A slow burn thriller set against a sun-drenched Texan backdrop, we spend time with both the bank robbing brothers and the two officers in pursuit. Ultimately more a character drama than suspenseful, everyone has credible motives for their actions, whilst a laid back Jeff Bridges is what The Dude might have been if he’d become a Texas Ranger.
22. John Wick (2014) – 7/10
With most action films sanitised for a teenage audience, it is refreshing to see a stylish revenge thriller that doesn’t pull its punches. Its one-line plot is ridiculous with an ex-hitman on the rampage after thugs kill his puppy, but (much like Jason Statham) Keanu Reeves plays it perfectly straight whilst the well-choreographed craziness (including Ian McShane’s hotel for contract killers) unfolds around him.
23. Trance (2013) – 6/10
Its opening promises a stylish heist movie but Trance is more interested in perception of reality and memory. Often a fun conceit, here the concept overpowers the characters and even the plot so that the late-stage twists feel less revelatory and more perfunctory. Its tangled web is unpredictable but messy rather than mysterious.
24. Ant-Man (2015) – 7/10
Ant-Man is a competent, workmanlike superhero movie with an inspired standout sequence featuring a miniaturised fight on a child’s train set. The leads are good enough to give the film some heart, but one cannot help but miss the playful visual creativity lost when Edgar Wright departed the project.
25. Kumiko the Treasure Hunter (2014) – 7/10
A surreal musing on modern isolation best summed up by a Midwestern widow’s line, “Solitude? It’s just fancy loneliness.” Set half in Japan and half in the US, Kumiko is a withdrawn Tokyo woman who becomes obsessed with the idea that she can find the hidden money depicted in the movie Fargo. With its offbeat premise and somewhat amoral tone, I suspect the Coen Brothers would approve.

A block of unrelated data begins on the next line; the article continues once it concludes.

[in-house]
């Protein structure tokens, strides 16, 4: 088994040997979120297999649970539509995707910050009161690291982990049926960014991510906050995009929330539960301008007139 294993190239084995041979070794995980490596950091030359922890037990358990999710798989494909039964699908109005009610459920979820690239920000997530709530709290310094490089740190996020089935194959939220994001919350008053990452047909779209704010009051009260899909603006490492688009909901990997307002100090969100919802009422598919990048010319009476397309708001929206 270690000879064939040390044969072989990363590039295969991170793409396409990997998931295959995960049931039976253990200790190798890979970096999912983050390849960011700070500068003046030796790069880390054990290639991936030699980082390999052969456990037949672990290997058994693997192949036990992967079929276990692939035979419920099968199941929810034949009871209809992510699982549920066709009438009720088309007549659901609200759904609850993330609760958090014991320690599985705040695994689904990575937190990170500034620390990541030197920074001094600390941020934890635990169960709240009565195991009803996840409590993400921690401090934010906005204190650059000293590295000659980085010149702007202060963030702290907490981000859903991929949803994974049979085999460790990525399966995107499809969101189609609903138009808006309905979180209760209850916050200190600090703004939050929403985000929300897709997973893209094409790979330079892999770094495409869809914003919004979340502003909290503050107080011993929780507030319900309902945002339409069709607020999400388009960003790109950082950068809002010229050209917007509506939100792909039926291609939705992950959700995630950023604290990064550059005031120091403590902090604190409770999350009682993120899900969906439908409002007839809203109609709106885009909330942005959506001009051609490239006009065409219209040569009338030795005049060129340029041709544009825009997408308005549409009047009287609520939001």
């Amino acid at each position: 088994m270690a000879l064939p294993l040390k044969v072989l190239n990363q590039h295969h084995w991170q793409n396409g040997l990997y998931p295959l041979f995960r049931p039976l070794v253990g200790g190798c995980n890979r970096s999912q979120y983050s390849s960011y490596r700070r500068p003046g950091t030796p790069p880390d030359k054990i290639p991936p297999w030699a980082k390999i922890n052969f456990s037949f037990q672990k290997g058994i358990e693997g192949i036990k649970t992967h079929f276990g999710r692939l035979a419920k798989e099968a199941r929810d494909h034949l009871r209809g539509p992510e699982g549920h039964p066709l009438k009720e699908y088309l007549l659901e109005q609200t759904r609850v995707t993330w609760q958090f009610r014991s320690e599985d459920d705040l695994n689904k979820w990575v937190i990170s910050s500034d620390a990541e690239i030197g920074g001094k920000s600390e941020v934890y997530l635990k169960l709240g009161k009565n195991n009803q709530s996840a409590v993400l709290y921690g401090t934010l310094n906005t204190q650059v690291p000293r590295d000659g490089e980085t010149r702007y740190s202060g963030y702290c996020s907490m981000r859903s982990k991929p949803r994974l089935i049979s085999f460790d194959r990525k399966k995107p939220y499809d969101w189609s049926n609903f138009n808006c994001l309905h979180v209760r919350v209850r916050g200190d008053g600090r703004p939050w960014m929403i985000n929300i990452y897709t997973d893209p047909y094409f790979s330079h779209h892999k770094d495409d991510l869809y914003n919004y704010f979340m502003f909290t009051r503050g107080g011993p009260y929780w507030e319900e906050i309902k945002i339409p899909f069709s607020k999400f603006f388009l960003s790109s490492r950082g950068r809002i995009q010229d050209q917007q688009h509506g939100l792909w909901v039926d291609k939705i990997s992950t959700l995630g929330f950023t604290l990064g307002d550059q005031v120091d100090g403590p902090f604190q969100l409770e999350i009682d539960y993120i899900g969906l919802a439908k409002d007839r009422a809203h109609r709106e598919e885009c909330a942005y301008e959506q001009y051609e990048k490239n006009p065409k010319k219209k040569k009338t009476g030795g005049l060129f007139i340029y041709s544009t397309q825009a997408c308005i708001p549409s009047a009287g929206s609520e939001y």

26. Lantana (2002) – 8/10
Although reliant on a number of coincidences that strain credulity without quite breaking it, Lantana is an interwoven exploration of faltering relationships. Its Australian setting is less relevant than subtle performances which provide a nuanced view on betrayal and the lies we tell ourselves.
27. Jurassic World (2015) – 6/10
Epitomised by its hybrid dinosaur Indominus Rex, this is a sequel that conforms to the “bigger is better” mantra throughout. The result is a retread through familiar ground but with more of everything. There are a lot of parallels to the original but ultimately less characterisation and too much cheesy dialogue means less investment no matter how much CGI they throw at us.
28. The 400 Blows (1959) – 8/10
Truffaut’s debut, which sparked the French New Wave, will either delight or irritate with its ambiguous closing shot that leaves the audience to wonder what comes next. We have come to care for 13-year-old Antoine, modelled on Truffaut’s own troubled childhood, unfairly treated by his parents and teachers as a lost cause until he decides to run away and slides into petty crime.